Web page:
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Geology of the National Parks - Death Valley

 

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Golden Canyon stop 2

Panamint alluvial apron
Boulders litter the narrow mouth of Golden Canyon after a flash flood. Photo by Gerry Wolfe, NPS.

An Abrasive Situation

Not long ago, a paved road wound through Golden Canyon. What happened to the pavement here? In February 1976, a four-day storm dropped 2.3 inches (5.7cm) of rain at Furnace Creek. On the morning of the fourth day, a violent downpour sent a tremendous surge of water, rock, and mud to flow through these narrows. Such sediment-laden floods work like sandpaper, cutting away and undermining the rocky canyon walls as they speed through the canyon. Pitted against the force of Death Valley's flash floods, Golden Canyon's paved road didn't stand a chance.

At this spot, the canyon is especially narrow, so flood waters are constricted and the speed increases. This increase in force is similar to the effect of placing your thumb over the mouth of a garden hose to constrict the flow of water. If you look closely at the walls of the canyon, you will see a coating of mud that indicates the depth of the water that once moved through these narrows. Nearly all of the rock debris that you observed near the mouth of the canyon has been transported by flash floods.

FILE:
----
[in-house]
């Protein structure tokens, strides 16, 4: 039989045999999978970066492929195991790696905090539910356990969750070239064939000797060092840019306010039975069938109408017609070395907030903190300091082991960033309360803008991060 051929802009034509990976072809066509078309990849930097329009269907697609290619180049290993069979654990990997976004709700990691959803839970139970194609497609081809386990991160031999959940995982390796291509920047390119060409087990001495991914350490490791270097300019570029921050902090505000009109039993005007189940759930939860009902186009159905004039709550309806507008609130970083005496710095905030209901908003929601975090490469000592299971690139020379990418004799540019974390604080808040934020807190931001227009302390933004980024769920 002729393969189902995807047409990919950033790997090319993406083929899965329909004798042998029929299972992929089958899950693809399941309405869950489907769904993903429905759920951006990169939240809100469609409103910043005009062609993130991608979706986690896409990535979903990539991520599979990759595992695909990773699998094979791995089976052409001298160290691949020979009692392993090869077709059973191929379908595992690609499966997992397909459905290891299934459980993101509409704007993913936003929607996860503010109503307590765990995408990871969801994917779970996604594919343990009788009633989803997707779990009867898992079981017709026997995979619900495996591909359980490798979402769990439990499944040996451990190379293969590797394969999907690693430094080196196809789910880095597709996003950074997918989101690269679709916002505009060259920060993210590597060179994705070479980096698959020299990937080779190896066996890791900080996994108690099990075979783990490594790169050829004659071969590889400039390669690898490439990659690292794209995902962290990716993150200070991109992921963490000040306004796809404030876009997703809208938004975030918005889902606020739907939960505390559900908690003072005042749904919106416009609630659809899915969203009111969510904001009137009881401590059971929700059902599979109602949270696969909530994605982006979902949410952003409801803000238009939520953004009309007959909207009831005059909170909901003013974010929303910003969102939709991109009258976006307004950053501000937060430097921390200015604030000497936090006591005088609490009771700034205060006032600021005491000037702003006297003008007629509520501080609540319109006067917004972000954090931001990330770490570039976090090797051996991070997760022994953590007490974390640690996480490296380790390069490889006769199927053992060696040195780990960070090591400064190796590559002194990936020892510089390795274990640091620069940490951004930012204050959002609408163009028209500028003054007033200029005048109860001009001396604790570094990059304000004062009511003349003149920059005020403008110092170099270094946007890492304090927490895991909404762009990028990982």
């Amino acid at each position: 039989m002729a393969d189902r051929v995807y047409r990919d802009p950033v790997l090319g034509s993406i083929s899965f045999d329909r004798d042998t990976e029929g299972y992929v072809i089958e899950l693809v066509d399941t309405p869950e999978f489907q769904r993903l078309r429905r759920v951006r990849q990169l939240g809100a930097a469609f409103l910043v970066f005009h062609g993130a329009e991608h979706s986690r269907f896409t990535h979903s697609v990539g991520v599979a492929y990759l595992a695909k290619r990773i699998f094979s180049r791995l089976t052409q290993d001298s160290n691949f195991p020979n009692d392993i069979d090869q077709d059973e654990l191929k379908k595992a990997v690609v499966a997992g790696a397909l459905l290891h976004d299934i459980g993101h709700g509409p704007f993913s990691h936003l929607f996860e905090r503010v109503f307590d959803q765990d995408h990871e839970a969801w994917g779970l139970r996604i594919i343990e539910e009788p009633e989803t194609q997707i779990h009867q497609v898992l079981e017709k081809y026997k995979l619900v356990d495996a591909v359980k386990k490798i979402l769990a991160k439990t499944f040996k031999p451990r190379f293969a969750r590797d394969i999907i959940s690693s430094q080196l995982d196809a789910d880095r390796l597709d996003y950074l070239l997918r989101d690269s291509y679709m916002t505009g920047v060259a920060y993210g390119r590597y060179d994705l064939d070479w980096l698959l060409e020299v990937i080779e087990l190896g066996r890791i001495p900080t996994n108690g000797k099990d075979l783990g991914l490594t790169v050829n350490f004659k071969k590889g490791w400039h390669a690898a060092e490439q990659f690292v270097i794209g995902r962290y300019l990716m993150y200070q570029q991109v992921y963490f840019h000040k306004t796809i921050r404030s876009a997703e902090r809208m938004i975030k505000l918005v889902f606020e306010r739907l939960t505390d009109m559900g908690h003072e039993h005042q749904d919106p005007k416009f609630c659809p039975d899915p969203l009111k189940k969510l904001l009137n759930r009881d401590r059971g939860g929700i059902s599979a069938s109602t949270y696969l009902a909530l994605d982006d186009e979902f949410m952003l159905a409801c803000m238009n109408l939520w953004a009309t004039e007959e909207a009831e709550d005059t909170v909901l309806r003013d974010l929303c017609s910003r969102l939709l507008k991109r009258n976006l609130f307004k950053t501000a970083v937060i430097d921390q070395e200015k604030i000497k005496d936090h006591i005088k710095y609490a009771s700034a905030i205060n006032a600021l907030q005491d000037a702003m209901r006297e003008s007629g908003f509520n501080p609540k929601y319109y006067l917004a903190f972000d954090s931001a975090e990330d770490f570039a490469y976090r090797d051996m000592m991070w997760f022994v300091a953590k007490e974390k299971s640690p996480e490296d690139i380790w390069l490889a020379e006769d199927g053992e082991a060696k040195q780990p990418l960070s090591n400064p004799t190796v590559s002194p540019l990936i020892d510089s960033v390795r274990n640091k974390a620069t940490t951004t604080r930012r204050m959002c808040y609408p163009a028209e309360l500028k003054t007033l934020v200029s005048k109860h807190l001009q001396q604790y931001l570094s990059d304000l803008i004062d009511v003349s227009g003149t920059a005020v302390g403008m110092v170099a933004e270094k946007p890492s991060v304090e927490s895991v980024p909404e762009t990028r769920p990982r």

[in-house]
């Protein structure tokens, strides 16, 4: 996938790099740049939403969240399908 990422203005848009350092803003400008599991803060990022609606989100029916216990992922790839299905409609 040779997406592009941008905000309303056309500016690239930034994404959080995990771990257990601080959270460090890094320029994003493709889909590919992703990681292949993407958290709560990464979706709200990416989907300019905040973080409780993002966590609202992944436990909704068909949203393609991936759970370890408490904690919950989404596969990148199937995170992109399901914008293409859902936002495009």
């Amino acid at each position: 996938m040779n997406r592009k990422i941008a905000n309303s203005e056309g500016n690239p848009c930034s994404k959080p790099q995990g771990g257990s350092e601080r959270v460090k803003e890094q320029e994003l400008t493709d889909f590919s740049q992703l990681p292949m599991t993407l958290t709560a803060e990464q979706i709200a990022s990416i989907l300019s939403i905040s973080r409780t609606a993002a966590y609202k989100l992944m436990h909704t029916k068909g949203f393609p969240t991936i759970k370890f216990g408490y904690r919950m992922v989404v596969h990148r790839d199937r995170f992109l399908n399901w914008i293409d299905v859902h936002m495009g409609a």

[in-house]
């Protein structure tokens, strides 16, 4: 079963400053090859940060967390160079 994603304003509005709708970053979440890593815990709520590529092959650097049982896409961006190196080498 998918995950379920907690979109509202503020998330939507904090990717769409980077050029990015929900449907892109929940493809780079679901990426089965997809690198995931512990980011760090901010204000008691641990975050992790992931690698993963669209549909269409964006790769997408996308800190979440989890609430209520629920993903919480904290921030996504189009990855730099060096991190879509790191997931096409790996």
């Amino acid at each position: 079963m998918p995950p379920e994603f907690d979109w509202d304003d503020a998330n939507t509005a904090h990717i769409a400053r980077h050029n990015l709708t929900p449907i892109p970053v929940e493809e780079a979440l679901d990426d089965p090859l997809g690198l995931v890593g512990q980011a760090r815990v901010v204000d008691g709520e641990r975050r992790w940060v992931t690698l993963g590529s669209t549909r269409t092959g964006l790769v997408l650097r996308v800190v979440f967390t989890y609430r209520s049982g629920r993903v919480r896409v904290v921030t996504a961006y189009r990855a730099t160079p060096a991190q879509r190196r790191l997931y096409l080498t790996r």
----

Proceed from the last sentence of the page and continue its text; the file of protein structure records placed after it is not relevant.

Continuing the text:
The narrow, deep shape of the side canyons of Death Valley indicate that the uplift of the mountains is relatively recent, consistent with other evidence that the landscape of Death Valley is quite young. These relatively rare flood events are so dramatic that their effects can even be noticed within the brief span of a human lifetime. Such geologic forces have been carving the canyons of Death Valley for millions of years, constantly sculpting and changing this desert landscape.

Continue hiking up Golden Canyon

Furnace Creek Formation in time
geologic time scale
Continue up canyon... On to next stop If you're going... Golden Canyon image gallery
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